The Nikkei was never a real threat to the United States during the war. Every citizen regardless of race or color attains unconditional rights from the U. Constitution, yet these rights were abruptly taken away from the Japanese Americans. Executive Order caused a wasteful attentiveness toward internal issues rather than the external problems of WWII. The internment led to a financial loss for the American government.
Years after the order was passed, President Reagan was forced to call on congress to budget for this compensation given to the survivors. The money that was given to these survivors could have gone to greater needs if it were not for the relocation action.
Furthermore, the economy in the course of WWII was strained with the addition of the establishment of ten internment camps.
The total amount to build all ten camps would have been ten times that sum. The barrack-like structures were never even used after WWII, so it was a waste of resources and money.
The internees were forced to rely on the food given to them by the government in the camps although they were capable to buy their own. The system wasted money to feed people that were able to easily feed themselves, if it were not for their internment.
Lastly, soldiers that could be used for the war effort in the European or Pacific theaters were forced to guard the relocation centers. This caused there to be less man power in the actual war.
The troops that suffered during the war lacked men because those soldiers had to guard fellow Americans. Ironically, the Americans aimed guns at other Americans during the war. It took over years to establish the rights and laws to protect American citizens, yet they were taken away instantly.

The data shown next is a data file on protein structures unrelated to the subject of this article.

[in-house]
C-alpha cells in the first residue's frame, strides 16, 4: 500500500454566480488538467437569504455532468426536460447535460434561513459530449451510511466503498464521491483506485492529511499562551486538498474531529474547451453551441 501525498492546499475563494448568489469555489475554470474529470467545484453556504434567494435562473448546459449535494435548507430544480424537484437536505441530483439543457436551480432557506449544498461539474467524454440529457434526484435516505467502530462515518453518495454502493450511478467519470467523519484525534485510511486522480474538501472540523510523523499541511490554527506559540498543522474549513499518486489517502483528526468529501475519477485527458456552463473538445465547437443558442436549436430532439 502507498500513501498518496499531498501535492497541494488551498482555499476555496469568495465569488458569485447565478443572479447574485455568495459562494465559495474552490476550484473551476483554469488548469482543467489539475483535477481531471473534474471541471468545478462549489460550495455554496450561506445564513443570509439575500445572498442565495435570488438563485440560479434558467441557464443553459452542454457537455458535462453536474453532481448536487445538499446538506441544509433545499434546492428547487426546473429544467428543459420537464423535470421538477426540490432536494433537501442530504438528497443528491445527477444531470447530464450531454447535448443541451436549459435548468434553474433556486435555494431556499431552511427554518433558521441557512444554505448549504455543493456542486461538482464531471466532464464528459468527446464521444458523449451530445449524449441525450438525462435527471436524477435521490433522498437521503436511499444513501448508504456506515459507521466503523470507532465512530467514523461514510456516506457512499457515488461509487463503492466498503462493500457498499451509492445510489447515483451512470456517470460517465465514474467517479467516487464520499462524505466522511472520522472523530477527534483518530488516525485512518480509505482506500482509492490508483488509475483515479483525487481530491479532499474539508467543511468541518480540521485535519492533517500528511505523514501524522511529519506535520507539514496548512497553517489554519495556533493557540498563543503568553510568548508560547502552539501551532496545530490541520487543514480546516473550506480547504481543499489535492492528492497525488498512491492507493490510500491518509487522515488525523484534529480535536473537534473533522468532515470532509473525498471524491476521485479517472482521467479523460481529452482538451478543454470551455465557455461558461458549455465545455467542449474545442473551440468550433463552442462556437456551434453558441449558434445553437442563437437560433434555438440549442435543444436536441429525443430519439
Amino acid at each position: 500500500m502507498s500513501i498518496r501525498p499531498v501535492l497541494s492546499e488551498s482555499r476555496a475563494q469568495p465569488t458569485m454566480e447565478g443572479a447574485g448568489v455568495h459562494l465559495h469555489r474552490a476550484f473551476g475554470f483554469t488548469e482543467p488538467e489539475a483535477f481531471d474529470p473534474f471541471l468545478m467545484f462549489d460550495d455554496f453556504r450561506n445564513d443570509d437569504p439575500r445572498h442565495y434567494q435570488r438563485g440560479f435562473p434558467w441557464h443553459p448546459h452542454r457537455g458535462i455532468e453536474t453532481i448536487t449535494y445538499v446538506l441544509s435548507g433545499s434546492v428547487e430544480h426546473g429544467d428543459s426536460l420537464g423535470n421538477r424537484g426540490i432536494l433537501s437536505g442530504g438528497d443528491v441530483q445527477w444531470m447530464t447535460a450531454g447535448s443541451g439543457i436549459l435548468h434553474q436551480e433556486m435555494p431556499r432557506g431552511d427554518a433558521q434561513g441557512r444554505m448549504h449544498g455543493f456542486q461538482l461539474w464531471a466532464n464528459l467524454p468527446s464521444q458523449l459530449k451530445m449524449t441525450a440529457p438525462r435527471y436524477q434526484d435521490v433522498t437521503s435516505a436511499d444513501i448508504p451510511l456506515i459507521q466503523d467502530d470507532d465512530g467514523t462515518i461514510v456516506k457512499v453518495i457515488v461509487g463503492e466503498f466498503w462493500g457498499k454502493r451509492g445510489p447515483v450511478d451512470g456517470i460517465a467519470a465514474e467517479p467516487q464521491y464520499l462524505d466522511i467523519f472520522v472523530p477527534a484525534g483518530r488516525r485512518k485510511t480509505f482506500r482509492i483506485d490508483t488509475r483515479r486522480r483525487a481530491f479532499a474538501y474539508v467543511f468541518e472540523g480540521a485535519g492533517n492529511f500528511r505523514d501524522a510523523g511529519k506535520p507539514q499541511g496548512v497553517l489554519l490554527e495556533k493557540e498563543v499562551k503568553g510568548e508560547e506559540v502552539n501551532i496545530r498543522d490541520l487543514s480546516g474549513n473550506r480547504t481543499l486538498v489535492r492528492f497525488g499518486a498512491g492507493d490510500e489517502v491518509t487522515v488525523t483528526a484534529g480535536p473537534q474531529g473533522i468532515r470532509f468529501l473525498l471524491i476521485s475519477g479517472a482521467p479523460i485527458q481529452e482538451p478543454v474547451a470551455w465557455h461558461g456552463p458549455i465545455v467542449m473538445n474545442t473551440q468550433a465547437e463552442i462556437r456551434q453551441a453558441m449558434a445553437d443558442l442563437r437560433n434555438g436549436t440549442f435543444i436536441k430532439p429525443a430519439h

The hardships from struggles over freedom and equality were for nothing at this point in time.
Keywords: japanese internment camp essay Japanese Americans were treated harshly because Americans turned their anger on Japanese Americans for a crime that was committed by the Japanese. The Japanese bombed Pearl Harbor, and this action made Americans fear and despise them.
- Japanese American Internment Camps Like all issues involving race or war, the question of whether or not it was legal and ethical to make Japanese Americans move to relocation camps in early WWII is a difficult and controversial problem.
- Internment Camps The move to the internment camps was a difficult journey for many Japanese-Americans. Many of them were taken from their homes and were allowed only to bring a few belongings. Okubo colorfully illustrates the dramatic adjustment of lifestyle that Japanese-Americans had to make during the war. During this time period, Japanese Canadians were showed racism, put into internment camps, and had to deal with terrible living conditions. After the attack of the Japanese on Pearl Harbor, the Canadian government sent the Japanese Canadians to Internment Camps where they would no longer be seen as a threat.
Essay on Life in Japanese Internment Camp The Unimaginable: The life in Japanese Americans Internment Camps By OUTLINE Introduction Thesis: Even though the Japanese Americans were able to adapt to their new environment, the Japanese American internment camps robbed the evacuees of their basic rights. Japanese-American Internment was the relocation of many Japanese-American and Japanese descendents into camps known as “War Relocation Camps” during World War II (specifically after the attack on Pearl Harbor).